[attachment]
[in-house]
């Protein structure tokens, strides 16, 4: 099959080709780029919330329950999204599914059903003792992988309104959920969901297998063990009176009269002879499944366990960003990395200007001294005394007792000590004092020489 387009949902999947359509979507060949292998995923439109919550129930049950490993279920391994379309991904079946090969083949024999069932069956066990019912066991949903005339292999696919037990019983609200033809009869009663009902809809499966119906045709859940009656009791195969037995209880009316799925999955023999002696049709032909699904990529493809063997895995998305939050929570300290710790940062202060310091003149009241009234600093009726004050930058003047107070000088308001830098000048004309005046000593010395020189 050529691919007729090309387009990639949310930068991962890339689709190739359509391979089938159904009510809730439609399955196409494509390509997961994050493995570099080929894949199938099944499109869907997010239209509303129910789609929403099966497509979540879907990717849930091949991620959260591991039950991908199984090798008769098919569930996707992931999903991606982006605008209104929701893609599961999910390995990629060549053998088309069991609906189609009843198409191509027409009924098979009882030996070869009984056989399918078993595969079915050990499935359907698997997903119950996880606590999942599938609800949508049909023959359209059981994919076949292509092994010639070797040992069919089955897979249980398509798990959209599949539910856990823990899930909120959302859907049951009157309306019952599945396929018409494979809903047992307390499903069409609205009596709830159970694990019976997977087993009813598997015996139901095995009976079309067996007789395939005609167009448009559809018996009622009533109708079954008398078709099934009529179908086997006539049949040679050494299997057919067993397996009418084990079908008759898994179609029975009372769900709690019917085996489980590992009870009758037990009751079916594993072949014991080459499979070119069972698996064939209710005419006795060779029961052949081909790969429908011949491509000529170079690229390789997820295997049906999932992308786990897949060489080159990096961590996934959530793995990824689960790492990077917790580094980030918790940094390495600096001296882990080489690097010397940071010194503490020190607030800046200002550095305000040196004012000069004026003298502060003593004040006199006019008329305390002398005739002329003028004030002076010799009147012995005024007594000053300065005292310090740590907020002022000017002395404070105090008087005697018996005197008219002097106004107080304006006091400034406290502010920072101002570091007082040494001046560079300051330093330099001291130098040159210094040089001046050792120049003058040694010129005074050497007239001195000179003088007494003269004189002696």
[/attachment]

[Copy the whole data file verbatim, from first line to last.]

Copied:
[in-house]
């Protein structure tokens, strides 16, 4: 099959080709780029919330329950999204599914059903003792992988309104959920969901297998063990009176009269002879499944366990960003990395200007001294005394007792000590004092020489 387009949902999947359509979507060949292998995923439109919550129930049950490993279920391994379309991904079946090969083949024999069932069956066990019912066991949903005339292999696919037990019983609200033809009869009663009902809809499966119906045709859940009656009791195969037995209880009316799925999955023999002696049709032909699904990529493809063997895995998305939050929570300290710790940062202060310091003149009241009234600093009726004050930058003047107070000088308001830098000048004309005046000593010395020189 050529691919007729090309387009990639949310930068991962890339689709190739359509391979089938159904009510809730439609399955196409494509390509997961994050493995570099080929894949199938099944499109869907997010239209509303129910789609929403099966497509979540879907990717849930091949991620959260591991039950991908199984090798008769098919569930996707992931999903991606982006605008209104929701893609599961999910390995990629060549053998088309069991609906189609009843198409191509027409009924098979009882030996070869009984056989399918078993595969079915050990499935359907698997997903119950996880606590999942599938609800949508049909023959359209059981994919076949292509092994010639070797040992069919089955897979249980398509798990959209599949539910856990823990899930909120959302859907049951009157309306019952599945396929018409494979809903047992307390499903069409609205009596709830159970694990019976997977087993009813598997015996139901095995009976079309067996007789395939005609167009448009559809018996009622009533109708079954008398078709099934009529179908086997006539049949040679050494299997057919067993397996009418084990079908008759898994179609029975009372769900709690019917085996489980590992009870009758037990009751079916594993072949014991080459499979070119069972698996064939209710005419006795060779029961052949081909790969429908011949491509000529170079690229390789997820295997049906999932992308786990897949060489080159990096961590996934959530793995990824689960790492990077917790580094980030918790940094390495600096001296882990080489690097010397940071010194503490020190607030800046200002550095305000040196004012000069004026003298502060003593004040006199006019008329305390002398005739002329003028004030002076010799009147012995005024007594000053300065005292310090740590907020002022000017002395404070105090008087005697018996005197008219002097106004107080304006006091400034406290502010920072101002570091007082040494001046560079300051330093330099001291130098040159210094040089001046050792120049003058040694010129005074050497007239001195000179003088007494003269004189002696």